All too often, it seems that the nation’s self-declared moral guardians have been willing to forsake Jesus’ warning in Matthew 25 about caring for “the least of these.” They have been willing to throw the vulnerable under the bus for the sake of not only making America great again, but making America Christian again—or more accurately, making America Christianist again.
A stark example of this mentality comes from James Dobson, the founder of Focus on the Family. Long before he rose to prominence in the late 1980s and early ‘90s as one of the most vocal generals in the religious right army, Dobson was a prolific author. But at least two of his books say a lot about who he really is.
In 1983, he penned a book called Love Must Be Tough, in which he offered advice to individuals and couples in troubled marriages. One of those individuals was “Laura,” a mother of two in a horribly abusive marriage for the last 12 years. According to Dobson’s book, Laura’s husband was two-faced, or at least he was in 1983. While most people knew him as a prominent lawyer and church leader, he frequently went into fits of rage and beat Laura to a bloody pulp before blaming her for the abuse.
A trained psychologist like Dobson would know that there is only one acceptable response to Laura’s question: Tell her to get out, and get out now. For that matter, it shouldn’t take any training to know that marriage died long ago. But incredibly, Dobson told Laura that “divorce is not the answer to this problem.” Rather, he encouraged Laura to “change her husband’s behavior” by taking his most outrageous demands, wadding them up, and throwing them back at him.
Dobson did suggest that Laura move out until her husband “gives her reason to believe he is willing to change.” Only then, he noted, should the process of reconciliation begin. But one shouldn’t need a psychology degree to know that when abuse has gone on for this long, there’s no reconciling, especially when kids are in the situation.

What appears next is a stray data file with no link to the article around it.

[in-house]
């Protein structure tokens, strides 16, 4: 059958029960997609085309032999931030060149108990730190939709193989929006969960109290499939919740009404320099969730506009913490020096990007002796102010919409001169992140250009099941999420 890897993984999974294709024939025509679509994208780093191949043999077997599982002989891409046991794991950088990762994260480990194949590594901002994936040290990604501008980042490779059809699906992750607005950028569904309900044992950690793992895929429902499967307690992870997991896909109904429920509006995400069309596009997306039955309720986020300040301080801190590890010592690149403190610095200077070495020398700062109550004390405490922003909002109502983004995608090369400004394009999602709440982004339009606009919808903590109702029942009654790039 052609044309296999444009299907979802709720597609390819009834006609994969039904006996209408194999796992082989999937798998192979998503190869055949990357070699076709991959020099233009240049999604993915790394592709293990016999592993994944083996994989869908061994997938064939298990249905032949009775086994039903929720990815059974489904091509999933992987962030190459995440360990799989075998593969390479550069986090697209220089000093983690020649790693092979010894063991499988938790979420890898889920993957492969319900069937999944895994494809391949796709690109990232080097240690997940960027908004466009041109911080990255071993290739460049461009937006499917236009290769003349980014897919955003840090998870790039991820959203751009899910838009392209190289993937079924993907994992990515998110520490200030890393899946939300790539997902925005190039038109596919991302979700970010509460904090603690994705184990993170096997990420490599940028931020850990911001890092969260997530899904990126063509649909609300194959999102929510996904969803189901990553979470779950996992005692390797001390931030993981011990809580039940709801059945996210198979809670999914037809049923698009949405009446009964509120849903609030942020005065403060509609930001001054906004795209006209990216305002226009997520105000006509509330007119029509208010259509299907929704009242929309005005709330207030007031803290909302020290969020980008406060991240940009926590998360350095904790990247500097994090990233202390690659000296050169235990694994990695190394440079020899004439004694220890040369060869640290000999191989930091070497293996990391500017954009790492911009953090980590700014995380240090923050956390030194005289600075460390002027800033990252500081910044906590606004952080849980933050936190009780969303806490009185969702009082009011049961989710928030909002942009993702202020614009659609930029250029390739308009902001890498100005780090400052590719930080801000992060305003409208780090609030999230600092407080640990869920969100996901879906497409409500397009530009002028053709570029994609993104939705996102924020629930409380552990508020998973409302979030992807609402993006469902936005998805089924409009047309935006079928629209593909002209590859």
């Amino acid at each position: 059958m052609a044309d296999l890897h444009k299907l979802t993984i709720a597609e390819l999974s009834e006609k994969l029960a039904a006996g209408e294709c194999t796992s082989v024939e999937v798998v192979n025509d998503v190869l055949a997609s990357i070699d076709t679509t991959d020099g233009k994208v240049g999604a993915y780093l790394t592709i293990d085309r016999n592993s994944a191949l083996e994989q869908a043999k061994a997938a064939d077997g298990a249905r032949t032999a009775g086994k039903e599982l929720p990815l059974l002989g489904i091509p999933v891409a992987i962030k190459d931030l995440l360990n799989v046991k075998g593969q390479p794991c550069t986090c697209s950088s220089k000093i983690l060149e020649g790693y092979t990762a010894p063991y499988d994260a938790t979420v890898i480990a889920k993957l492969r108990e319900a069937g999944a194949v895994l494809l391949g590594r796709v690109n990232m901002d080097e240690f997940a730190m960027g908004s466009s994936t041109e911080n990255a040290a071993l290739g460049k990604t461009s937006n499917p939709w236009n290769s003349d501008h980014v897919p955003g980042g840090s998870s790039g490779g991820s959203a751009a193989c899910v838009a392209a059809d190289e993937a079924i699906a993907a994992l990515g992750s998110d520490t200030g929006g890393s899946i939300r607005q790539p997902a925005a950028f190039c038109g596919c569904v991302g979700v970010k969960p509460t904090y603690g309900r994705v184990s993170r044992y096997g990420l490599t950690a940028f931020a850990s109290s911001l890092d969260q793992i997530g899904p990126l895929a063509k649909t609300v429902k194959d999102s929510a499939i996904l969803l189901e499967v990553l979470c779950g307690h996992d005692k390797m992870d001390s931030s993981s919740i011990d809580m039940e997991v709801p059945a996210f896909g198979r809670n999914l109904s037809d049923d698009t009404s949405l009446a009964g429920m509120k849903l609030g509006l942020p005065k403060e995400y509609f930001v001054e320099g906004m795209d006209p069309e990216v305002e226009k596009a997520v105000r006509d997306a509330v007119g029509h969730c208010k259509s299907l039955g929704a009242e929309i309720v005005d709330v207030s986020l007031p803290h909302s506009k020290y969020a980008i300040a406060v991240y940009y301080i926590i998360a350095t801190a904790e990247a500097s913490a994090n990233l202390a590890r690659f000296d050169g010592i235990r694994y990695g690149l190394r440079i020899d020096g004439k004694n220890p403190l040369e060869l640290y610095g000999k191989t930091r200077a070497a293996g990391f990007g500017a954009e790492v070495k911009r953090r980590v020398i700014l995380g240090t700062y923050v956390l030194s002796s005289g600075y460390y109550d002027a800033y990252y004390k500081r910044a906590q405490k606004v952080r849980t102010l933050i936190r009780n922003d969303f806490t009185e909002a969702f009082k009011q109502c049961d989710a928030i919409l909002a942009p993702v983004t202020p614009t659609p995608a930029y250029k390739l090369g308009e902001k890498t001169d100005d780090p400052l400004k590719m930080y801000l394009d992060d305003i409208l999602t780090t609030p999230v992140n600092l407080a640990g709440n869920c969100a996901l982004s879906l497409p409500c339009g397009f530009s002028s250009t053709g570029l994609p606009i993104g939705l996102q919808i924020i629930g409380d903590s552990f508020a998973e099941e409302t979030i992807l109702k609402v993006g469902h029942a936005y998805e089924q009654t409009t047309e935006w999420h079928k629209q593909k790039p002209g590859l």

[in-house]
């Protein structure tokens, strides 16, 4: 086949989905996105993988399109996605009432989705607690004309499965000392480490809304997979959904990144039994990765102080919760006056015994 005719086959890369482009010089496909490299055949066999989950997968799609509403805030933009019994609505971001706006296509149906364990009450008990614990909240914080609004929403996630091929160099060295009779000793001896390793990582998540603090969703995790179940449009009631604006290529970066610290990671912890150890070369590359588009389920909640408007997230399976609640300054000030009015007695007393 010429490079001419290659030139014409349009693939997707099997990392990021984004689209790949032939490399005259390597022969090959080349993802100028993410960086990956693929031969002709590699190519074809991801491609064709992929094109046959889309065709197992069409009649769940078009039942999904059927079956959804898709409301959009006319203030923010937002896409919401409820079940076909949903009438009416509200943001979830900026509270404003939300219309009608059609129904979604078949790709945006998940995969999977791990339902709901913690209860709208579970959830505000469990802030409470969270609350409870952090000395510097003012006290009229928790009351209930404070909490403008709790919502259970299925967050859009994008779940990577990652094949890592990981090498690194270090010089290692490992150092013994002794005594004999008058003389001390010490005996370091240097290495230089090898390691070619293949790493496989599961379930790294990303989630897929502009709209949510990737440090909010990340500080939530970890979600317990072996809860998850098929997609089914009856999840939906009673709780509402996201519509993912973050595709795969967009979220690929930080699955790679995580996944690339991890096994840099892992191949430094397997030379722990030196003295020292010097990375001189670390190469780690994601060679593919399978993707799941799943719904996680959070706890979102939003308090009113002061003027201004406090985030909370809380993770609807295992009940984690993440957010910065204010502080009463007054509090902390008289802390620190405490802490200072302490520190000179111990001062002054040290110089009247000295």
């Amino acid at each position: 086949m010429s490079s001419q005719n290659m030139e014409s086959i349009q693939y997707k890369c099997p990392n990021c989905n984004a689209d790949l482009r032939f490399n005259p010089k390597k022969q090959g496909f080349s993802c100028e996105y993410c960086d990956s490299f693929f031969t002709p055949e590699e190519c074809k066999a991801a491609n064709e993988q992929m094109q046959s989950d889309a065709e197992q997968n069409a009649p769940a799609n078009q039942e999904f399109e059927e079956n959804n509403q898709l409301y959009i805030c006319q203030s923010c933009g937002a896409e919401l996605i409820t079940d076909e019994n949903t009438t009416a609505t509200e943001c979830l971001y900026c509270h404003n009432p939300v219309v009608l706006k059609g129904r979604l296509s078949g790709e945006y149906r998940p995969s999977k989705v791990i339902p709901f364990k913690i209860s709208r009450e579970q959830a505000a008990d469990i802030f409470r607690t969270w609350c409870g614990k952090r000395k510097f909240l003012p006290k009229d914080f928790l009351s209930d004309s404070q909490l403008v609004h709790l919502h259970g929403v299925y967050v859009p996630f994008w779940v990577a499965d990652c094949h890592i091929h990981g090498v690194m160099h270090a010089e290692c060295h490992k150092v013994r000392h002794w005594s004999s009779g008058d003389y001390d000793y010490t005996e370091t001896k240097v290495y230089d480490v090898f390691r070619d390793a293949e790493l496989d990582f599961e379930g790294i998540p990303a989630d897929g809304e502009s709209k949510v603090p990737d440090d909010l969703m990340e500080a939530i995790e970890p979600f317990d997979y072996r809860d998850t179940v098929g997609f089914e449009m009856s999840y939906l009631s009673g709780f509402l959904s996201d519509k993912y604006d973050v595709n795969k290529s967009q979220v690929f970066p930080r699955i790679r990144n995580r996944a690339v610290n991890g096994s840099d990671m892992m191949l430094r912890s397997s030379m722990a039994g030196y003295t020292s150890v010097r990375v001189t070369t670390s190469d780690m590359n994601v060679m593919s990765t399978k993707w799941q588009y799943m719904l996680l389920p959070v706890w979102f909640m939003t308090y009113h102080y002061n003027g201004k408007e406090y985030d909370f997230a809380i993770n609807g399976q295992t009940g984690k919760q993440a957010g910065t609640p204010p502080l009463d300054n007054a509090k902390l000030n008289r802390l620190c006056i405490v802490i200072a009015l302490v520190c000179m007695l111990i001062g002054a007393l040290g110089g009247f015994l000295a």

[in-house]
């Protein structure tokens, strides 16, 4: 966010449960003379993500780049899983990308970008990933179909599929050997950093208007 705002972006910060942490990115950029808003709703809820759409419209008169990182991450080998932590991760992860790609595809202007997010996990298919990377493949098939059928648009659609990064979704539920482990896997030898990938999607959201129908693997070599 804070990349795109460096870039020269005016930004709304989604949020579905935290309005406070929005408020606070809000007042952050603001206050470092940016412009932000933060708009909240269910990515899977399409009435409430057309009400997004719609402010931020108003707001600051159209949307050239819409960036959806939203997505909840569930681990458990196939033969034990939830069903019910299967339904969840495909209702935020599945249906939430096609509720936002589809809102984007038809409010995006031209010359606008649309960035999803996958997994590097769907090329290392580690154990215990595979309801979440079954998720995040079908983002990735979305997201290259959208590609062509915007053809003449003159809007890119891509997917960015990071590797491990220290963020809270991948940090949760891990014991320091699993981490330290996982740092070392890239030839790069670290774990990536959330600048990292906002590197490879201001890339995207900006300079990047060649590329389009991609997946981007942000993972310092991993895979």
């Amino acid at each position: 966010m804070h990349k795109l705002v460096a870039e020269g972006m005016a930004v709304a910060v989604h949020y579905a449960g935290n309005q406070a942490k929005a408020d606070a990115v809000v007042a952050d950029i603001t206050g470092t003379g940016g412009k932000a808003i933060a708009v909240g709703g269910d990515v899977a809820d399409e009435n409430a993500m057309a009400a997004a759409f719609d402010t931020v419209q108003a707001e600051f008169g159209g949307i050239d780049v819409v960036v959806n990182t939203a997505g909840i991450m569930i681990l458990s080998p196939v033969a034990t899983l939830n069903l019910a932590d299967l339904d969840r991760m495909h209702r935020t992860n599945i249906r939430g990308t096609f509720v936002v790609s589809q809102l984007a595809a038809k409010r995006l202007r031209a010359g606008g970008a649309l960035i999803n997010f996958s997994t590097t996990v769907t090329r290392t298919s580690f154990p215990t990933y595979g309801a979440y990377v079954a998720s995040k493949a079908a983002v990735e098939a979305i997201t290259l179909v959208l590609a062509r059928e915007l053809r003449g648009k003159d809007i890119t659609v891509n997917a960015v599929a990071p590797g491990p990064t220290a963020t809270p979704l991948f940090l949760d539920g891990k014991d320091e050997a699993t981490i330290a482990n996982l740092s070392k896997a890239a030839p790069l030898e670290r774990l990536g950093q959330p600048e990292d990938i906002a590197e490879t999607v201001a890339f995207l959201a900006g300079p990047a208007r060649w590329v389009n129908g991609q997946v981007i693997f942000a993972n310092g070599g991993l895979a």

In 2015, R.L. Stollar of Homeschoolers Anonymous, a community of people who share their experiences in the evangelical homeschooling world, discovered that the sage advice from Dobson remained unchanged in the 2007 edition of Love Must Be Tough. The book has gone through four editions, with the advice to Laura remaining the same in all of them; the most recent was in 2010.
Telling Laura to stay in an abusive marriage isn’t the worst thing that has come from Dobson’s pen. That came in 1978 from one of his many books on child-rearing, The Strong-Willed Child. Dobson starts that book by recalling how he took a belt to his 12-pound dachshund, Sigmund Freud, after “Siggie” refused to go to bed. This vile account has remained unchanged through five editions—most recently in 2017. As disturbing as this is on its own, it’s even worse when considering the mountain of evidence that cruelty to animals inevitably leads to cruelty to people.
Dobson still went on to become one of the most powerful voices in the religious right, with the ear of three presidents—including Trump. Watch him give his thoughts about Trump on CBN News.
But how was Dobson even allowed to get to that point? The only plausible conclusion one can draw is that the publishers, pastors, and Christian radio stations who supported Dobson and Focus on the Family were willing to overlook these outrageous statements due to his conservative views on child-rearing, reproductive roles and rights, and the family. A little violence against a senior dog didn’t matter so much when Dobson’s publisher and his audience liked the rest of the book.
This conclusion doesn’t sound so outlandish in light of the religious right still being in thrall to Trump, even in the face of his many depravities. Trump infamously declared in January 2016 that he wouldn’t lose any supporters even if he turned Fifth Avenue into a bloodbath. But in 2020, The New York Times’ religion reporter, Elizabeth Dias, revealed that Trump said something else in that speech.
“I will tell you, Christianity is under tremendous siege, whether we want to talk about it or we don’t want to talk about it,” Mr. Trump said.
Christians make up the overwhelming majority of the country, he said. And then he slowed slightly to stress each next word: “And yet we don’t exert the power that we should have.”
If he were elected president, he promised, that would change. He raised a finger.
“Christianity will have power,” he said. “If I’m there, you’re going to have plenty of power, you don’t need anybody else. You’re going to have somebody representing you very, very well. Remember that.”
Trump gave that speech in a corner of northwestern Iowa that’s one of the most fundified regions of the country. This was the former bailiwick of one of the most odious members ever elected to the House, Steve King. According to Dias, this speech encapsulated why people in this region, and evangelicals as a whole, flocked to Trump. They knew full well he was a gangster, a boor, a bully. But at least he was “the bully who was on their side,” someone who would “restore them to power.”